Is England the key to a Conservative victory?
But Frank Field MP has observed that England might just be the key to David Cameron’s electoral salvation. It is not that no Conservative MP has noticed this, but their reluctance even to raise the subject has more to do with the fear of a Labour assault on their ‘English nationalism’ than it has to do with the issue being a non-starter.
There is no doubt that English voters are irritated, principally because their concerns are sidelined, their taxes subsidise the standards of living in the devolved corners of the UK – in particular Scottish health and education - and, unlike Scotland, Wales, and Northern Ireland, they have no national holiday for their saint's day. As a spiritual entity, England has her church (just), but as political entity, England does not exist, and reactions to this range from it being an unacceptable state of affairs to a chronic and profound injustice in need of urgent redress. A Newsnight survey has found that ‘61% of English voters think they should have their own parliament and that this proposition was supported by a majority of Scottish voters. Another poll revealed that a greater proportion of English voters wanted independence for England than did Scottish voters for Scotland.’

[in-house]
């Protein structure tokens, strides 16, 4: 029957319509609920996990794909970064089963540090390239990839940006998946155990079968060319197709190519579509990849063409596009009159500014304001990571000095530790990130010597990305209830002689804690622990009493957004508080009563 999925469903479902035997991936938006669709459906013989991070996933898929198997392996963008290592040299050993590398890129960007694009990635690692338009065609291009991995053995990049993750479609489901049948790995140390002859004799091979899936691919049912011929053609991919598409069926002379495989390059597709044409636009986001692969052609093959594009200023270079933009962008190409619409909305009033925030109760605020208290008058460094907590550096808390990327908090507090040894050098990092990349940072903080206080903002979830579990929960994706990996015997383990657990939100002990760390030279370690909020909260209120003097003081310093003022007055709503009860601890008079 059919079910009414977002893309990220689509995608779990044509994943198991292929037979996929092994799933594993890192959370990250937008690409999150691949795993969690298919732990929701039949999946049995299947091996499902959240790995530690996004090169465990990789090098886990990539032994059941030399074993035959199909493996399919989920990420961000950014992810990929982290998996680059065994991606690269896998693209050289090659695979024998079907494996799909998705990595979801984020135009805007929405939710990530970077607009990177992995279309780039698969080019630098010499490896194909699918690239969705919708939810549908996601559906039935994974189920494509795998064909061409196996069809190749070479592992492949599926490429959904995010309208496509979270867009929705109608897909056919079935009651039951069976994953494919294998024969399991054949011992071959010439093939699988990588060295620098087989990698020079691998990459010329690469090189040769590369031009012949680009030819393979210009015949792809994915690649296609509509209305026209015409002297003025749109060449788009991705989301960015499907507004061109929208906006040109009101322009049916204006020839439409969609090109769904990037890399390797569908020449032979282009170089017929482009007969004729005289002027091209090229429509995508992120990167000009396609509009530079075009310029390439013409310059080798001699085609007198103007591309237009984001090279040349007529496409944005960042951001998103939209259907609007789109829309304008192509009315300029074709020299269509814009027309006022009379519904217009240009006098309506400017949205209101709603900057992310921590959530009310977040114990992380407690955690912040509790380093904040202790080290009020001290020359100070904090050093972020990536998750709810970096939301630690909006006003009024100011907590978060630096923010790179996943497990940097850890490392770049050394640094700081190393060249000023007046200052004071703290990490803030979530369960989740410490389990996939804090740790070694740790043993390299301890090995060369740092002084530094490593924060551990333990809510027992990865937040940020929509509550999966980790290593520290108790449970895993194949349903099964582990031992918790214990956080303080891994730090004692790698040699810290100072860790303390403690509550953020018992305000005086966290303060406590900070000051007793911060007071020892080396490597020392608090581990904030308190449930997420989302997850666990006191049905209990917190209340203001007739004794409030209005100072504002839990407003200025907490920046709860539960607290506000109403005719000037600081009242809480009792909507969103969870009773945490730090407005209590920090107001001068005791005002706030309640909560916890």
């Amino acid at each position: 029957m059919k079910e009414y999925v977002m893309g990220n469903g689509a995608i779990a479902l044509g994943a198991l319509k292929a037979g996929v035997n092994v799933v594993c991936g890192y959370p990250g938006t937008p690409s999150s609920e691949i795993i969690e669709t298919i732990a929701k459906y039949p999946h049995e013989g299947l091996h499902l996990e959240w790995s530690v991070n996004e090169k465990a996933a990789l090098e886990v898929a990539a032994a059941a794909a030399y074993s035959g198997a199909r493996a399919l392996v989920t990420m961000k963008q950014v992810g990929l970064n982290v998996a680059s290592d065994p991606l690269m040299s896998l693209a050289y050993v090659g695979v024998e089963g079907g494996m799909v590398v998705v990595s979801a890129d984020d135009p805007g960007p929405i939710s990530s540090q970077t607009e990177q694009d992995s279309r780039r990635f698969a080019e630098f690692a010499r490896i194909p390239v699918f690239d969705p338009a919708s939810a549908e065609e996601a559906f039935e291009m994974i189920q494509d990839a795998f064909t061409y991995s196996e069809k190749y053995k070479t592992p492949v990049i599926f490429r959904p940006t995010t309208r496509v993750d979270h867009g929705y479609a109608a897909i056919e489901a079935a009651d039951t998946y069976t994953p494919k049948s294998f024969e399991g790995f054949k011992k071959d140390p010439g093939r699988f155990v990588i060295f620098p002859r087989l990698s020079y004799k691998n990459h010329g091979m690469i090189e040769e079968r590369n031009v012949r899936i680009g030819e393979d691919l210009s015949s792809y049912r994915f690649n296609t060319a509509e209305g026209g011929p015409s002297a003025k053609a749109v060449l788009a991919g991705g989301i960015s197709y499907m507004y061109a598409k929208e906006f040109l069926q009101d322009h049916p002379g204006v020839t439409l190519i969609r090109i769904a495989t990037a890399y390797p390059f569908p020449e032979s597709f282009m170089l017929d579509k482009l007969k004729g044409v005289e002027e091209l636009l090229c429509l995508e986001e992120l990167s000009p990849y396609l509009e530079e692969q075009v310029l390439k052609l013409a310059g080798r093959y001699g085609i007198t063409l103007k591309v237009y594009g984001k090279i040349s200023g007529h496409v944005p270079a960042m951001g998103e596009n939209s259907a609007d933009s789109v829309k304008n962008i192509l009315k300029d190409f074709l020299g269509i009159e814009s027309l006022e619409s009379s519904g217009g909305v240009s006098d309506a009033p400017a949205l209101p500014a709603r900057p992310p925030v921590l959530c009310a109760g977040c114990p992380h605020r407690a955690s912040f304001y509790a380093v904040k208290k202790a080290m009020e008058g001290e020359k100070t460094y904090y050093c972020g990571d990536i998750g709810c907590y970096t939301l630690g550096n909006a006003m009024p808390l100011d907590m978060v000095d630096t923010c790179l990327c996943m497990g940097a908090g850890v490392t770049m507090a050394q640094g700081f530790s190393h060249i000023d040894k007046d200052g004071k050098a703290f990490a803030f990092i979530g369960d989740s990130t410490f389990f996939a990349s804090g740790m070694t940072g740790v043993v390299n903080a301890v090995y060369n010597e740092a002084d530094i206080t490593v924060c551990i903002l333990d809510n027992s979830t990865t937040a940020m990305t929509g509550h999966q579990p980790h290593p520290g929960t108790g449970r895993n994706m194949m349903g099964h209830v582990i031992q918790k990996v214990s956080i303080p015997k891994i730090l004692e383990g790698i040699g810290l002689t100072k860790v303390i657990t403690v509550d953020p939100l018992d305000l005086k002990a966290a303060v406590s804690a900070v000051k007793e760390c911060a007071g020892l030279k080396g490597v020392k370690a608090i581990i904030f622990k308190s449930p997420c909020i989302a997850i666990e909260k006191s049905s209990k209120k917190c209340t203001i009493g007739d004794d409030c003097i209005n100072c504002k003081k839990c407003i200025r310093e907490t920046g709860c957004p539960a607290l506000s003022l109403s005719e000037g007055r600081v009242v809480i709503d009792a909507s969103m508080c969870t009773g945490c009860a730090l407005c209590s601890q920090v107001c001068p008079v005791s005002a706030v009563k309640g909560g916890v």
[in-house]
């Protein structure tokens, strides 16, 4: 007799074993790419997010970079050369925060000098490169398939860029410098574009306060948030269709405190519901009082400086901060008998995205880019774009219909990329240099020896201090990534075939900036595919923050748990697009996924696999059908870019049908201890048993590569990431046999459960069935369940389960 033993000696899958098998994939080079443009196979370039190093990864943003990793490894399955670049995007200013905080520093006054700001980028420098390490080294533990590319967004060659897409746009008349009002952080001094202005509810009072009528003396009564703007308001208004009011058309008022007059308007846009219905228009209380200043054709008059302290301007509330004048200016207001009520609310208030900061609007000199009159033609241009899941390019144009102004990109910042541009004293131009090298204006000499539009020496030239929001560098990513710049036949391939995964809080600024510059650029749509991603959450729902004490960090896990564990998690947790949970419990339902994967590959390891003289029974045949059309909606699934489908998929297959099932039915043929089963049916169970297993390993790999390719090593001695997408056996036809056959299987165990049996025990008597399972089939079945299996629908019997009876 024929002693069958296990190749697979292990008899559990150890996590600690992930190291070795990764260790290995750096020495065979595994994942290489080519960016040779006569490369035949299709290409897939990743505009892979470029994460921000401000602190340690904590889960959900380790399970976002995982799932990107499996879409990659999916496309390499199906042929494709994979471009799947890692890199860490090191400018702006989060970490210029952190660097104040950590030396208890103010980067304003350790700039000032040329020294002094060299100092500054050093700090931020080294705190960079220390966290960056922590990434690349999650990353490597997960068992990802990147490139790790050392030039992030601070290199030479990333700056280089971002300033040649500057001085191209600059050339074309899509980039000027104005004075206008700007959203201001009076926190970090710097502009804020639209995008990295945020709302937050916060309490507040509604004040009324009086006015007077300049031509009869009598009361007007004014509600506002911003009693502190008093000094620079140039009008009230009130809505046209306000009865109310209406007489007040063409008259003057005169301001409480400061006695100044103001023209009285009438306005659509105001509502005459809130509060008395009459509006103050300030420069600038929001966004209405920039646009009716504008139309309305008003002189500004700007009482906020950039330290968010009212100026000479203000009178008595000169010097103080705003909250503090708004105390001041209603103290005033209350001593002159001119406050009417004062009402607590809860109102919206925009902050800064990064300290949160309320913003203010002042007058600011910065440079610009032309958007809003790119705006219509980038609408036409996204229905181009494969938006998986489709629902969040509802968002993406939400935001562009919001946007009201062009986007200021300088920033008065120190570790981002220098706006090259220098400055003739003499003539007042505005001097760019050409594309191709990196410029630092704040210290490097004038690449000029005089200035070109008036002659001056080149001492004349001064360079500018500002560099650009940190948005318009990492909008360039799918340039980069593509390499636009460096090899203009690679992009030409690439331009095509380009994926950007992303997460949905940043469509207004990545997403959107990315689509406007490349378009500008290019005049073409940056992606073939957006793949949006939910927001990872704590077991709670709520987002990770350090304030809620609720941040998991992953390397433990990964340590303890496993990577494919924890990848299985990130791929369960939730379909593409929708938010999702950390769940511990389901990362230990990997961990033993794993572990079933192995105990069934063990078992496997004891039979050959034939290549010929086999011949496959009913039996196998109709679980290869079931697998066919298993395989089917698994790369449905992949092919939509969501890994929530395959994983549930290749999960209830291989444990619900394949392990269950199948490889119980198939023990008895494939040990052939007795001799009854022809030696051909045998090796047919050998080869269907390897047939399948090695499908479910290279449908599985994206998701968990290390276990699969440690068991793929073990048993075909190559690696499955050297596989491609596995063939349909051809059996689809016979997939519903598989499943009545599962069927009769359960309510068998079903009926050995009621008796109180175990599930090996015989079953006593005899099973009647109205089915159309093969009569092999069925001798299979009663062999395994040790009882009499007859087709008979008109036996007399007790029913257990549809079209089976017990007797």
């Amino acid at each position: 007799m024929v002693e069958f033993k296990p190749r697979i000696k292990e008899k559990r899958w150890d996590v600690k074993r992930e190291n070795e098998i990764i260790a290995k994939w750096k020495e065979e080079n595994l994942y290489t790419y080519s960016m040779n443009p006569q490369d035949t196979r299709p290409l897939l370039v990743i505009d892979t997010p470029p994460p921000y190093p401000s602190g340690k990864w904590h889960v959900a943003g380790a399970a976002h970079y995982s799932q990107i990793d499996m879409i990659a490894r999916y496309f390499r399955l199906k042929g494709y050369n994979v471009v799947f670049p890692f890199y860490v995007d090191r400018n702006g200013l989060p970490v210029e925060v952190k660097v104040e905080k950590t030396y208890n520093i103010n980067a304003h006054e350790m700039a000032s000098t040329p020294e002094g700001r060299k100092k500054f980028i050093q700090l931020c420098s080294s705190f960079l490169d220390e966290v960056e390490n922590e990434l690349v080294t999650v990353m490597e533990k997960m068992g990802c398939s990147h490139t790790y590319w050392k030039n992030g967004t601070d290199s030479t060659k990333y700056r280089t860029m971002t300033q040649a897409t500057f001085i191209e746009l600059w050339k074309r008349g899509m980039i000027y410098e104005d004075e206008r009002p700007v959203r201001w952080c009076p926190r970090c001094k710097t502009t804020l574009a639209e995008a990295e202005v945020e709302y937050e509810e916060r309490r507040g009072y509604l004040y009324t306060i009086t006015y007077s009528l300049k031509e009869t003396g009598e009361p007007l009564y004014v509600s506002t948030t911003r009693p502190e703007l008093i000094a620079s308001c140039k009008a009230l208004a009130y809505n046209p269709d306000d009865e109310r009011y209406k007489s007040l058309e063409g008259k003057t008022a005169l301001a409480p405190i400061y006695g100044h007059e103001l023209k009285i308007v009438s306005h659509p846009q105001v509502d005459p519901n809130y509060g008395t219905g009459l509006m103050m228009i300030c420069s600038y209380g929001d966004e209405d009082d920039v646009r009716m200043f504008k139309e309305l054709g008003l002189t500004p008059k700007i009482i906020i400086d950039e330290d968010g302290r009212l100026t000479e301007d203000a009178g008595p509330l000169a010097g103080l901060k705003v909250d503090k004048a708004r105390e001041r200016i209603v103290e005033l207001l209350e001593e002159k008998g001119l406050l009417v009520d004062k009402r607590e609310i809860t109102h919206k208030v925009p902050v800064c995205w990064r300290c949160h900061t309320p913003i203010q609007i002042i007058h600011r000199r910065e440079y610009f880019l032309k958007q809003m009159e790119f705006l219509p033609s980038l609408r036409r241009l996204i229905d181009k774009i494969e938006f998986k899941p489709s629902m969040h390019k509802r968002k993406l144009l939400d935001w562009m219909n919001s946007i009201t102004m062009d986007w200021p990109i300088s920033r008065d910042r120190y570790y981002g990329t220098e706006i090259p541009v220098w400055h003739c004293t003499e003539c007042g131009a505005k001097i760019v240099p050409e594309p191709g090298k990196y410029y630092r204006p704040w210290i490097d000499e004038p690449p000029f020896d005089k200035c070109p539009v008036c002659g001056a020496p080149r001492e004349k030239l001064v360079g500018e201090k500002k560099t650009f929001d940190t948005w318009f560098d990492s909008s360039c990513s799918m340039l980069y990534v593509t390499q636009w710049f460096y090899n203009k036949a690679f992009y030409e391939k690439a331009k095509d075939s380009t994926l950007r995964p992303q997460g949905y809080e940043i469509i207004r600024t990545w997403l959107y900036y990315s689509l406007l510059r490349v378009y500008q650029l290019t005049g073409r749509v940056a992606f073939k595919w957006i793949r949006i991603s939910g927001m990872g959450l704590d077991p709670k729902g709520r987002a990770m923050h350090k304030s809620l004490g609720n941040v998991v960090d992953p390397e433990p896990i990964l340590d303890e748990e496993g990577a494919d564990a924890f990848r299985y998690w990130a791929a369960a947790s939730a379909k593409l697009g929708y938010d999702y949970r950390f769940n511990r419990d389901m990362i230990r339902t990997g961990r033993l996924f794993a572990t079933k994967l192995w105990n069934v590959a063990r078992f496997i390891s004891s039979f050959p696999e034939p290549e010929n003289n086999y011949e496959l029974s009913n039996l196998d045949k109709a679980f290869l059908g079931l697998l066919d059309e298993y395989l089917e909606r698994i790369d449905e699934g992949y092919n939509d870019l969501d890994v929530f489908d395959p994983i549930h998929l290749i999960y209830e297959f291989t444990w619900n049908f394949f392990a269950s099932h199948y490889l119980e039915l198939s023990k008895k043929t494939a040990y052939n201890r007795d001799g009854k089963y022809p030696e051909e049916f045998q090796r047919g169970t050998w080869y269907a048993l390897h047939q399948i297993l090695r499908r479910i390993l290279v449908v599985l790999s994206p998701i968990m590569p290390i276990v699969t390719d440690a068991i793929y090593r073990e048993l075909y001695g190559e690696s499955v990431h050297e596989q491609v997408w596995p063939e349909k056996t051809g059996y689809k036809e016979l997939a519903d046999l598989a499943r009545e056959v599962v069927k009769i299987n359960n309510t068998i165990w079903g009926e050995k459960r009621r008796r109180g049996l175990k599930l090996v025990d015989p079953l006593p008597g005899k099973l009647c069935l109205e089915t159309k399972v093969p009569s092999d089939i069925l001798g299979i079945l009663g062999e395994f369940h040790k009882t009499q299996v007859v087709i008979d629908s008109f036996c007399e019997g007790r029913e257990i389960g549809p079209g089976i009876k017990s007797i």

Whenever David Cameron has talked of ‘English votes for English issues’, it has largely gone down well in England, but quickly falls off the radar of public consciousness for lack of policy detail. But this, as Mr Field points out, could be the ‘issue to mark him out’:
The Tories are in fact an English party in all but name and their leader doesn't seem to realise this. All bar three Tory MPs sit for English constituencies. Making the English question his big idea could give Mr Cameron the kind of electoral launch for the general election that he gained last time he was in Blackpool seeking the Tory leadership.
The Conservative Party has been the English Party for more than a decade, yet they resile from the electoral possibilities for fear of the political consequences for the United Kingdom. Cranmer understands this, but wishes to point out that Labour’s constitutional vandalism and ill-conceived programmes of devolution has set an unstoppable train in motion. It is infinitely preferable to have a Conservative settlement for devolution than to persist with the half-baked, deficient, catalectic compromises of New Labour.
If the anticipated ‘flurry’ of policy announcements in Blackpool this week is limited to the environment, health, education, and tinkering with taxation, there will be too little to set the Conservative Party apart from Labour. The electorate will stick with the experienced statesman who consistently out-performs Mr Cameron in the personal ratings. But if David Cameron’s Conservatives were to pledge a retroactive referendum on the EU Constitution / Reform Treaty, and also offer a credible solution to the English question, they would be on course for victory.
Frank Field is a true Christian Englishman who loves his country and its liberties. He has many excellent and thoroughly Conservative ideas for welfare reform and social policy. If he were Cranmer’s MP, he would vote for him. The wonder is, after the appalling way he has been treated by Mssrs Blair and Brown, that he hasn’t crossed the floor.